• SakinaNasir53 profile image

      Sakina Nasir 10 months ago from Kuwait

      Right! :)

    • theraggededge profile image

      Bev 10 months ago from Wales

      Absolutely, Sakina. I could never continue a relationship where there was no trust. x

    • SakinaNasir53 profile image

      Sakina Nasir 10 months ago from Kuwait

      Great hub Bev! :) I believe spying is not a good thing. Even if you have doubts or suspicions, you should clear it with your partner. It's just like assuming things without knowing the real truth. Thankfully, I haven't been spied by my fiance and vice-versa. A relation needs to be open. Doubts and insecurities will inflict negativity and drive away the trust and love.

    • theraggededge profile image

      Bev 10 months ago from Wales

      I agree, dashingscorpio, the ultimate passive aggressive weapon. Thanks for your comment.

    • dashingscorpio profile image

      dashingscorpio 10 months ago

      Is it OK to Spy on your Partner? No!

      If you don't trust your mate the relationship is over.

      The purpose of spying is to (confirm) one's suspicions.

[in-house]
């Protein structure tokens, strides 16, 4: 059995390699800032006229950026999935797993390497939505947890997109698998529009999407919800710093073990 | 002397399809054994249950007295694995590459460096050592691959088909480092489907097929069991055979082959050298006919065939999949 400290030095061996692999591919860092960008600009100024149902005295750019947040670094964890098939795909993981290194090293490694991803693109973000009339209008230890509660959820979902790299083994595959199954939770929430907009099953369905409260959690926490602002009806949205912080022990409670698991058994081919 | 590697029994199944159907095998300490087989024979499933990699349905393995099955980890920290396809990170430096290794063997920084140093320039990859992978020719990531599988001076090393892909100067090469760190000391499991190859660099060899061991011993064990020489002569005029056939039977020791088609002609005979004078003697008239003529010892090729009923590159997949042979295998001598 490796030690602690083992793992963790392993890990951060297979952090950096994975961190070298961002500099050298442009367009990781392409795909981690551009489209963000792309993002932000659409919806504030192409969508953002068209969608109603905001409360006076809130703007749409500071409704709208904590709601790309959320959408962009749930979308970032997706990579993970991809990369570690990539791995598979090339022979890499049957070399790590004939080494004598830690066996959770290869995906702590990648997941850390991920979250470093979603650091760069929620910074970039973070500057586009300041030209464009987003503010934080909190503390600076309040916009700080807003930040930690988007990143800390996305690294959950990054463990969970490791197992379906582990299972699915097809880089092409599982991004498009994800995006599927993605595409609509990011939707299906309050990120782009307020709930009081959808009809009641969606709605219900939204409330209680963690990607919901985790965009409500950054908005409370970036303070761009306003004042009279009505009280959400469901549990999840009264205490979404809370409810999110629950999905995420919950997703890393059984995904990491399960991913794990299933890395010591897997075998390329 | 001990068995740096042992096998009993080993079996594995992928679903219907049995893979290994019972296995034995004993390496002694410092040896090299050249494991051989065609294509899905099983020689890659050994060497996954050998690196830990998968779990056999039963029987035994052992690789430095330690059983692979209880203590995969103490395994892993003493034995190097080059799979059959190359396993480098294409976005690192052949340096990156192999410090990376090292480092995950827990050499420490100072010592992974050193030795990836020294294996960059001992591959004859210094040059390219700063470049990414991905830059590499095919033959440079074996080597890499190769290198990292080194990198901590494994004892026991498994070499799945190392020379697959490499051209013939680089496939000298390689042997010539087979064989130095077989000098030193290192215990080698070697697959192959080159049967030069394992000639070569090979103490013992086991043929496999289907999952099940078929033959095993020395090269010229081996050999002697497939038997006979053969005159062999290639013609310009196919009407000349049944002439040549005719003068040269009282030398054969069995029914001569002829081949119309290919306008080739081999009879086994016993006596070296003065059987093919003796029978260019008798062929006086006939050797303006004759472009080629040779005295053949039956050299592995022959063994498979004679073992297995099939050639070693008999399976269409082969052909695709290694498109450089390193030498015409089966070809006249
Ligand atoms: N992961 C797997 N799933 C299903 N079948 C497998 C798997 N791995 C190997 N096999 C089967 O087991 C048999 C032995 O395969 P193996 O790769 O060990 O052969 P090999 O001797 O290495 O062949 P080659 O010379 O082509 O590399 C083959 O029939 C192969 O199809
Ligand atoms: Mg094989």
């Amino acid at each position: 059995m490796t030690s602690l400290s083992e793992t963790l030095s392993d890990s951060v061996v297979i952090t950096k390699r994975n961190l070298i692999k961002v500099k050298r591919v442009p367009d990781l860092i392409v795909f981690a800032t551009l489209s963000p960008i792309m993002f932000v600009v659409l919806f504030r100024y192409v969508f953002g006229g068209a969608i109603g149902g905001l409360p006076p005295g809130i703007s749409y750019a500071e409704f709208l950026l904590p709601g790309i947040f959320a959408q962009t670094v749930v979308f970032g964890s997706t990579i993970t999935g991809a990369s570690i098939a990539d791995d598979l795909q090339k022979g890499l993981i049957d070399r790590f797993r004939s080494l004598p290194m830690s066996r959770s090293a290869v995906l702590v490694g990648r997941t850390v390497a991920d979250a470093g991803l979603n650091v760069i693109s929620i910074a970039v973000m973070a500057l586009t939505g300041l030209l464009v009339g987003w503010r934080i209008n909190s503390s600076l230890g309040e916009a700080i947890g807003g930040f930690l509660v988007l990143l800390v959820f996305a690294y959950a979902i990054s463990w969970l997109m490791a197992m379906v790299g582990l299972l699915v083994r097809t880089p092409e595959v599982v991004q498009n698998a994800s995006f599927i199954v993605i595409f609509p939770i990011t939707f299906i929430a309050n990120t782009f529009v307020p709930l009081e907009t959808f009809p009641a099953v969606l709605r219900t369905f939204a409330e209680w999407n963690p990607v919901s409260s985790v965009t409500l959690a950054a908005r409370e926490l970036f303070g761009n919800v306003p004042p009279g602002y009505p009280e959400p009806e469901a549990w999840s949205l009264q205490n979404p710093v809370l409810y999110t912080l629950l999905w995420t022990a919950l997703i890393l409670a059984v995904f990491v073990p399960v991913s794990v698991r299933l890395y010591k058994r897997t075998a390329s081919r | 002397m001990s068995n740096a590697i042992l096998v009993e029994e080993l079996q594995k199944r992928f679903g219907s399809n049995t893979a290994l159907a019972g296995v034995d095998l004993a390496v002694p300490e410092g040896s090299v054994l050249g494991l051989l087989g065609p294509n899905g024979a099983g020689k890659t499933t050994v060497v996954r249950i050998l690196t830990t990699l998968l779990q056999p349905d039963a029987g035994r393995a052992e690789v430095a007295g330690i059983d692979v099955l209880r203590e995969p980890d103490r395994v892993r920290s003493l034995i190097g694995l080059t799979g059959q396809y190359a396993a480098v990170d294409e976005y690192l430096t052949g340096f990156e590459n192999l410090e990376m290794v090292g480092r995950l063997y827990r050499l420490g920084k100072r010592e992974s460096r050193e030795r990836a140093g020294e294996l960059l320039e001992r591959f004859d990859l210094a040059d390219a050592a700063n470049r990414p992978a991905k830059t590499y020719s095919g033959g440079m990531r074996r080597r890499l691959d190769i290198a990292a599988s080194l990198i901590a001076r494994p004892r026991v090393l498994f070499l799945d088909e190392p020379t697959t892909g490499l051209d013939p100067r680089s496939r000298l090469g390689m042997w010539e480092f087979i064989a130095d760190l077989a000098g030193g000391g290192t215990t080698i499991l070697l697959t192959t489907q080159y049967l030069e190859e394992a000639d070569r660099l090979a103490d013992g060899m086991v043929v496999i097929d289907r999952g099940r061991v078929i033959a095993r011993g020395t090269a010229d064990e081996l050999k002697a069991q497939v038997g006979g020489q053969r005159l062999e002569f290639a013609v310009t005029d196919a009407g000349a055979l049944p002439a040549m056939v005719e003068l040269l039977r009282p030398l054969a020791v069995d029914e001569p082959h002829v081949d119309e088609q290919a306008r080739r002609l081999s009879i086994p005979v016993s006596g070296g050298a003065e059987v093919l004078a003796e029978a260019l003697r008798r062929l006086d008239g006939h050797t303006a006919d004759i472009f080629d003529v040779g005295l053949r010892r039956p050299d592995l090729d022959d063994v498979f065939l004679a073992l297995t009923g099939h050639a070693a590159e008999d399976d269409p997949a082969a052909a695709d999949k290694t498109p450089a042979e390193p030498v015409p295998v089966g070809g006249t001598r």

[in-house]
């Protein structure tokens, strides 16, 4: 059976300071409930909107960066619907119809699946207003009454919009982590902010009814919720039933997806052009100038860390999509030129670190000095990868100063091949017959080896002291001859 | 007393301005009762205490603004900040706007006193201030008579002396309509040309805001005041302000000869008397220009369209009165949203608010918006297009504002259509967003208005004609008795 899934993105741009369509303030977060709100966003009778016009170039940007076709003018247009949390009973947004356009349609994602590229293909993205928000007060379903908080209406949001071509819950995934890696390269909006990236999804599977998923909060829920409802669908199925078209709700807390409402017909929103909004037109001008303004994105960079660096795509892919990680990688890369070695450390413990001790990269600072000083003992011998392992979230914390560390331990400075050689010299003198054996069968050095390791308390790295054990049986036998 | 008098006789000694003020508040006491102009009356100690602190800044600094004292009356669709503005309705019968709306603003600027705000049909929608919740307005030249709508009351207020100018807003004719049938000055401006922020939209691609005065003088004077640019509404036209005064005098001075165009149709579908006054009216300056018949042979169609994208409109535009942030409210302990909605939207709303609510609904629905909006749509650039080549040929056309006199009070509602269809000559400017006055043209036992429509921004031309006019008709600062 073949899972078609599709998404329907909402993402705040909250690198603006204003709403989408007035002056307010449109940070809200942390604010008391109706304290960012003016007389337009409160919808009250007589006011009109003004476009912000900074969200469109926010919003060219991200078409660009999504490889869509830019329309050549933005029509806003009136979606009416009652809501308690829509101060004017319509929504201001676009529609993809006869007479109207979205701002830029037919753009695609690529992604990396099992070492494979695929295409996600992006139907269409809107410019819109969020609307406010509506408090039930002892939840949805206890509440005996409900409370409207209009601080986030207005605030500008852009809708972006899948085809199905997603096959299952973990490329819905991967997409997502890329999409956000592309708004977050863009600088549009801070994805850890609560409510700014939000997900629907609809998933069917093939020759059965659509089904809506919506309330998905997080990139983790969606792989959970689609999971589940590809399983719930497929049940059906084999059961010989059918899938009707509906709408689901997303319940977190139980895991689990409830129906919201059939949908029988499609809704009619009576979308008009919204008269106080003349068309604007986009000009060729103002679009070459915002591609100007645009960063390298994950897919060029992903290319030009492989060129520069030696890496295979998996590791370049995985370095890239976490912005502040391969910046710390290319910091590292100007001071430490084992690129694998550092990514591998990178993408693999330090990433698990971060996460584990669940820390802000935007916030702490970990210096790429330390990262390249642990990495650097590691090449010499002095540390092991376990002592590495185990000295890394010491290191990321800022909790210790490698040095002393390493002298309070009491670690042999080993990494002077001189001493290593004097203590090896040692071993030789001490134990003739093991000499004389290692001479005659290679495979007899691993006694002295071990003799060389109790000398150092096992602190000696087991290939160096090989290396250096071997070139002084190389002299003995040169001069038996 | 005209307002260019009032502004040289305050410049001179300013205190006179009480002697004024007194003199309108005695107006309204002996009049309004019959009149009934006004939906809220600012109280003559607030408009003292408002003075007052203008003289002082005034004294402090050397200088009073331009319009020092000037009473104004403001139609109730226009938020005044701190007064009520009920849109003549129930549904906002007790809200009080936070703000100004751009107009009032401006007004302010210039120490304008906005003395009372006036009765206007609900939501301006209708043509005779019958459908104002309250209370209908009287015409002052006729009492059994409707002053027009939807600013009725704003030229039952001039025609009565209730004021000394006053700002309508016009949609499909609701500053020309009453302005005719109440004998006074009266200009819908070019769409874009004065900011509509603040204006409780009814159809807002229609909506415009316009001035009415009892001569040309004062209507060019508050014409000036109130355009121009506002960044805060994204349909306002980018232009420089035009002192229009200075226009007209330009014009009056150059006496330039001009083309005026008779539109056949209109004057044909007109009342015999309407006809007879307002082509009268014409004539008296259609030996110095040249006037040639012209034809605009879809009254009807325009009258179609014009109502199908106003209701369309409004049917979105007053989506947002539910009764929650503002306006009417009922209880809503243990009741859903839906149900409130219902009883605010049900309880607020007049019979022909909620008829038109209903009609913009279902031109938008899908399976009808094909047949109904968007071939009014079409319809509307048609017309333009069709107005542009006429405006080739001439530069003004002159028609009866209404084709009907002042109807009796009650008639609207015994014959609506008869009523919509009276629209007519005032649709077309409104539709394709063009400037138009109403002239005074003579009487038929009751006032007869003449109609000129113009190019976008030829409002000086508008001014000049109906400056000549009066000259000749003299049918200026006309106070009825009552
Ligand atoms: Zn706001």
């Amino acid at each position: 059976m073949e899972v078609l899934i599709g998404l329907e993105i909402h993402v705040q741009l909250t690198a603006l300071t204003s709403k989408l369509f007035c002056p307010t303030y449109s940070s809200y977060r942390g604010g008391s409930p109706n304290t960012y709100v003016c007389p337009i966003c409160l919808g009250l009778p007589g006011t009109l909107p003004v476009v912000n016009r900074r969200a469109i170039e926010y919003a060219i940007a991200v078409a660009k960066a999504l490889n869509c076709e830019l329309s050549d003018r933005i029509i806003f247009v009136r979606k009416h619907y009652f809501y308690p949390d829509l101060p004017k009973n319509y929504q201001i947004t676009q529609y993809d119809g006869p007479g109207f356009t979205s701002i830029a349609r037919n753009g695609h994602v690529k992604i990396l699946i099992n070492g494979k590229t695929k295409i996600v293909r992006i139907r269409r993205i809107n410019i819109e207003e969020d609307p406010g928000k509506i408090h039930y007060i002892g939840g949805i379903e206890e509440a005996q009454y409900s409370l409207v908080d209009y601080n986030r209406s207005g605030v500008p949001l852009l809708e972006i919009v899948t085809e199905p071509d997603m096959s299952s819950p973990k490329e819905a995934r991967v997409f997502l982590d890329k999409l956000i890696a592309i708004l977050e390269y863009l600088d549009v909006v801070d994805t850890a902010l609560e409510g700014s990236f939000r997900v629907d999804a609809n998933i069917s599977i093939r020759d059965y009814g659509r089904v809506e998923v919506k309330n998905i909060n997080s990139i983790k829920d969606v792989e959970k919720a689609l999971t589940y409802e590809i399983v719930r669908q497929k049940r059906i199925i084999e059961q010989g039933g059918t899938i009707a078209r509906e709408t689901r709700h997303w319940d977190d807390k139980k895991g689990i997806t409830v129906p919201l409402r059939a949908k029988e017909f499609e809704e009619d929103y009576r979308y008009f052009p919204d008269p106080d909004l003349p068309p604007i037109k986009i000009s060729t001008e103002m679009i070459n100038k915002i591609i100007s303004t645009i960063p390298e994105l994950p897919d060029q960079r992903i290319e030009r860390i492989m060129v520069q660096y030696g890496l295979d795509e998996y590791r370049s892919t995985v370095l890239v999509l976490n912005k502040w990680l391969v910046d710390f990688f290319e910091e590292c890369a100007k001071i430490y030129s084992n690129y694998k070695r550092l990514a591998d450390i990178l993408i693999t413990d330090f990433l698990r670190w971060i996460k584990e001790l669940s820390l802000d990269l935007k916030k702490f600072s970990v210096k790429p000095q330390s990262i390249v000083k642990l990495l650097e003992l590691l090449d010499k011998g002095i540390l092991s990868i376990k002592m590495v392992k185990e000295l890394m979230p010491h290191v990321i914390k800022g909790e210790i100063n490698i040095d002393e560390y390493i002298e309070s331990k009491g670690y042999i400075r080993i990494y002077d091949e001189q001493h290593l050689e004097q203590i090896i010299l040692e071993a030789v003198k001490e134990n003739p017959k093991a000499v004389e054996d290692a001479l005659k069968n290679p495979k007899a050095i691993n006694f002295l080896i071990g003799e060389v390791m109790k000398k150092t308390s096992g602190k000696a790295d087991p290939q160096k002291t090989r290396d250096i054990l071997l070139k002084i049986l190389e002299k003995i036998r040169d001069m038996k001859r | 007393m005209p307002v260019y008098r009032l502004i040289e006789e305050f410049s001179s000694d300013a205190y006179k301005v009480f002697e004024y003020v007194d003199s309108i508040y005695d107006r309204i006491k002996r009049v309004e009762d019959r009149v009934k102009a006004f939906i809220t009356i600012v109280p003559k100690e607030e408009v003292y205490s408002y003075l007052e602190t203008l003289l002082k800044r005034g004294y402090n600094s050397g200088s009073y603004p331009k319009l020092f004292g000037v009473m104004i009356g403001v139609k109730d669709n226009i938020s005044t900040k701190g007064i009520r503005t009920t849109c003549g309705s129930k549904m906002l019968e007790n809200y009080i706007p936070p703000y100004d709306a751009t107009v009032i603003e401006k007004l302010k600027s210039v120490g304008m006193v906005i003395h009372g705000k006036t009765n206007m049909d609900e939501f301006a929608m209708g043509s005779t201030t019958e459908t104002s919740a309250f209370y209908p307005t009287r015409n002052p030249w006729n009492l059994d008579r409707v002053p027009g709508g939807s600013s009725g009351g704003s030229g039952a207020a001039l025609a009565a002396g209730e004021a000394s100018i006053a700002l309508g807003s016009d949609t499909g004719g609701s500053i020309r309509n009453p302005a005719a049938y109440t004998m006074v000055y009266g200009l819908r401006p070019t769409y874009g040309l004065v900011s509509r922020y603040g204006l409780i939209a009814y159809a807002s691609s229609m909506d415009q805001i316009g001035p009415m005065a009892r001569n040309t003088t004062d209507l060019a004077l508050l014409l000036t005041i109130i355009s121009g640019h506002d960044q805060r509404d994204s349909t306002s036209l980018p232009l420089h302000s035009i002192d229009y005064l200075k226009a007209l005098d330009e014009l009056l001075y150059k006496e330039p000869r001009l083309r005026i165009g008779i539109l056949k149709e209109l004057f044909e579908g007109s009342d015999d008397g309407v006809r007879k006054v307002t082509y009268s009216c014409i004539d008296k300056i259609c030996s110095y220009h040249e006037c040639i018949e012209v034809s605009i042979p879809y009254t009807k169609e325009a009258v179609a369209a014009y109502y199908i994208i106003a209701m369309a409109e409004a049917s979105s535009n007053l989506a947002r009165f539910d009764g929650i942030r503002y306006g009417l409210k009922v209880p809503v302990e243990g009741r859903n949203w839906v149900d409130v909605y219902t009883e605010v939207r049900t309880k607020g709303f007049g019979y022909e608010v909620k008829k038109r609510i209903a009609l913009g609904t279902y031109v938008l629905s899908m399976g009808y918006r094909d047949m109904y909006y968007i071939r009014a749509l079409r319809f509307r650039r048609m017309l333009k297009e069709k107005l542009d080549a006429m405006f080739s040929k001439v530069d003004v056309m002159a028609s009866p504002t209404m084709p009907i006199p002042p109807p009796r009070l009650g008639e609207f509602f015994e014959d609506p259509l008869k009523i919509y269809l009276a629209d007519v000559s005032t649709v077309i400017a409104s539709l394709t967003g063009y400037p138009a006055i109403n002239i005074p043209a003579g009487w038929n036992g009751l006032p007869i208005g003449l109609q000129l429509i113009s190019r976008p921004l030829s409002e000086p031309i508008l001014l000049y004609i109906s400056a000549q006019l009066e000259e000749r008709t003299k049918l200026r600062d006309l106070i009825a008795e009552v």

Assume you are correct!

      Unless you have a history of being paranoid or insure there is no reason for you to ignore your gut instinct.

      If something doesn't (feel right) to you it's probably not right for (you). Essentially the urge to play "private detective" is an ego exercise to be able to confront one's future ex with proof that they didn't outsmart you.

      If cheating or whatever it is you suspect he/she is doing is a "deal breaker" then move on. Life is too short to be running surveillance.

      Not many things are worse then getting caught snooping through someone's things. Suddenly they go from being a "suspected cheater" to you being seen as a paranoid insecure psycho "stalker"!

      Naturally they will tell all of their friends, family, and possible people in your inner circle about your antics of snooping through their phone, reading emails, following them around town, checking their browser history and Facebook page. Justifiably people are often scared people who creep around.

      In many ways snooping is the ultimate "passive aggressive" act. Instead of communicating what your feelings or thoughts are you pretend like you're happy and quietly look for proof to confirm what you suspect.

      If you don't trust someone you will never be "all in" in the relationship. You will always be "holding back". Needless to say it doesn't mean you should automatically trust everyone that comes along. Allow people time to (earn) your trust and if you still don't trust them move on. You have no reason to doubt yourself.

      Know yourself, Love yourself, Trust yourself!